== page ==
At UN debate, US President urges dealing honestly with tensions between Arabs and West
“The events of the last two weeks speak to the need for all of us to address honestly the tensions between the West and an Arab World moving to democracy,” he told scores of heads of State and Government attending the 67th General Assembly’s General Debate on its opening day, calling on world leaders to espouse the peaceful settlement of disputes.
Cities in North Africa and the Middle East recently experienced violent protests in response to an anti-Islamic video produced in the state of California by a US citizen. In the eastern Libyan city of Benghazi, the US ambassador to the country, Christopher Stevens, and three other diplomats were killed, and others injured or killed, when suspected Libyan religious extremists stormed the US Consulate there.
However, I do believe that it is the obligation of all leaders, in all countries, to speak out forcefully against violence and extremism.The film has drawn widespread condemnation around the world, including from UN Secretary-General Ban Ki-moon.
“On this we must agree: there is no speech that justifies mindless violence,” President Obama said, calling the video “crude and disgusting,” but explaining how such hateful comment is allowed by the freedom of speech clause in the US constitution.
“There are no words that excuse the killing of innocents. There is no video that justifies an attack on an Embassy. There is no slander that provides an excuse for people to burn a restaurant in Lebanon, or destroy a school in Tunis, or cause death and destruction in Pakistan,” he added, referring to the attacks that killed Ambassador Stevens and caused deaths elsewhere.
“Burning an American flag will do nothing to educate a child. Smashing apart a restaurant will not fill an empty stomach. Attacking an Embassy won’t create a single job,” he noted.
President Obama said the US has supported the forces of change that have toppled dictators in Tunisia, Egypt, Libya and Yemen, and he called for an end to the regime of President Bashar al-Assad in Syria, where more than 18,000 people have been killed in an uprising against his rule over the past 18 months.
“However, I do believe that it is the obligation of all leaders, in all countries, to speak out forcefully against violence and extremism,” he declared, stressing that the recent violence or hateful speech by some individuals does not represent the views of the overwhelming majority of Muslims any more than the views of the video producers behind the anti-Islam film represent those of Americans.
“It is time to marginalize those who, even when not resorting to violence, use hatred of America, or the West, or Israel as a central principle of politics,” the US President said. “For that only gives cover, and sometimes makes excuses, for those who resort to violence.”
President Obama pledged that the US will never retreat from the world and will bring to justice those who harm its citizens and friends, while standing with its allies and partnering with countries to deepen ties of trade and investment, science and technology, energy and development.
“It is time to leave the call of violence and the politics of division behind. On so many issues, we face a choice between the promise of the future, or the prisons of the past,” he declared.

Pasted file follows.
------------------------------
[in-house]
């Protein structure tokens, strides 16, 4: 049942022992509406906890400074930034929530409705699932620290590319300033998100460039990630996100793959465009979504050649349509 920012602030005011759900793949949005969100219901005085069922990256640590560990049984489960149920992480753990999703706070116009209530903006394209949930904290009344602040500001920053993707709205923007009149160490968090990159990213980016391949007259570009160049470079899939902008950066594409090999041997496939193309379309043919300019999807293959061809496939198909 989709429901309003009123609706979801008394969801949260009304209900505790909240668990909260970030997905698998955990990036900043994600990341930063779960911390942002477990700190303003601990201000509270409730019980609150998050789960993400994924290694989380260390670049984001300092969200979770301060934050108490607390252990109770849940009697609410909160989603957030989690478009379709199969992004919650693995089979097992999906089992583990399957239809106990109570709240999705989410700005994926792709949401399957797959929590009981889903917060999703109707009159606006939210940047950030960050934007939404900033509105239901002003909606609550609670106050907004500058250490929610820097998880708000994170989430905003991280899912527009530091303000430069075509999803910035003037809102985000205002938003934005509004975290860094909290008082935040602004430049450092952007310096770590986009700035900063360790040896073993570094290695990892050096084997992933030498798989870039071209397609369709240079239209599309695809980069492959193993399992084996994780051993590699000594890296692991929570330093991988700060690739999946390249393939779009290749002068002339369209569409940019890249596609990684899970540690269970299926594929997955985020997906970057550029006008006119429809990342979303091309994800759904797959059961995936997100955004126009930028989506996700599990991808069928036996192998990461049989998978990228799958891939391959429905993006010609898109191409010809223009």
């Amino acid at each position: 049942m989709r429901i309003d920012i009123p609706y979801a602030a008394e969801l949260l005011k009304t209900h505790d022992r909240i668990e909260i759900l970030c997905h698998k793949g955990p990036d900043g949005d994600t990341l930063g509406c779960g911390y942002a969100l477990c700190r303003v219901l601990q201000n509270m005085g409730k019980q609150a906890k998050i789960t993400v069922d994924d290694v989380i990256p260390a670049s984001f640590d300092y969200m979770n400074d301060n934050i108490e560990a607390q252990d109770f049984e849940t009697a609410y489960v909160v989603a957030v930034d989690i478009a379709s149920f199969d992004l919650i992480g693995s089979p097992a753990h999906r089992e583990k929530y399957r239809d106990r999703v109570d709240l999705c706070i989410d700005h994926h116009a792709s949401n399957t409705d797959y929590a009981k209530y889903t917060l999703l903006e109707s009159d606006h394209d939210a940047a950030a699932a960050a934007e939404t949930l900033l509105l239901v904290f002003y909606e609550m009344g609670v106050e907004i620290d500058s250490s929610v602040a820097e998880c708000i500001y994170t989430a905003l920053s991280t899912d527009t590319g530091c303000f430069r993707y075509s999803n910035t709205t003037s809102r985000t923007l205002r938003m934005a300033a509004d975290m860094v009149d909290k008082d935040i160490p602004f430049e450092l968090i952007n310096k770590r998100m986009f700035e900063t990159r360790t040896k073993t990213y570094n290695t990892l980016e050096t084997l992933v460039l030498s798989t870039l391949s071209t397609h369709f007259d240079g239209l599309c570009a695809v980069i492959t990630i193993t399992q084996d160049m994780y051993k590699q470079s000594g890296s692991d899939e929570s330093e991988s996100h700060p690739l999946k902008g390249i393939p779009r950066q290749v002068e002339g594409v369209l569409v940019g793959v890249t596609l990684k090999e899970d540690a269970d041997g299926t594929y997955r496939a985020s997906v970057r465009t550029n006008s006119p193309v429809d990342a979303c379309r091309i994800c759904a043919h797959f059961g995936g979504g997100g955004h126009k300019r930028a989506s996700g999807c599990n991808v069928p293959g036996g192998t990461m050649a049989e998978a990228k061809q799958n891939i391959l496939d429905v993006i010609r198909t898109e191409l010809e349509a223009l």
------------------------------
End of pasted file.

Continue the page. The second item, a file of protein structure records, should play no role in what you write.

“The future must not belong to those who target Coptic Christians in Egypt – it must be claimed by those in Tahrir Square who chanted ‘Muslims, Christians, we are one.’ The future must not belong to those who bully women – it must be shaped by girls who go to school, and those who stand for a world where our daughters can live their dreams just like our sons…
“The future must not belong to those who slander the prophet of Islam. Yet to be credible, those who condemn that slander must also condemn the hate we see when the image of Jesus Christ is desecrated, churches are destroyed, or the Holocaust is denied. Let us condemn incitement against Sufi Muslims and Shiite pilgrims.”
Turning to specific crises, President Obama said the future for Israelis and Palestinians must not belong to those who turn their backs on the prospect of peace and thrive on conflict, and those who reject Israel’s right to exist, but to those who pursue the hard but clear goal of a secure, Jewish state of Israel and an independent, prosperous Palestine.
On Iran, he said the US wants to resolve nuclear issue through diplomacy and believes there is still time and space to do so.
“But that time is not unlimited,” he warned. “We respect the right of nations to access peaceful nuclear power, but one of the purposes of the United Nations is to see that we harness that power for peace. Make no mistake: a nuclear-armed Iran is not a challenge that can be contained.
“It would threaten the elimination of Israel, the security of Gulf nations, and the stability of the global economy. It risks triggering a nuclear-arms race in the region, and the unravelling of the non-proliferation treaty. That is why a coalition of countries is holding the Iranian government accountable. And that is why the United States will do what we must to prevent Iran from obtaining a nuclear weapon.”
Scores of the world’s heads of State and government and other high-level officials are expected to present their views and comment on issues of individual national and international relevance at the Assembly’s General Debate, which ends on 1 October.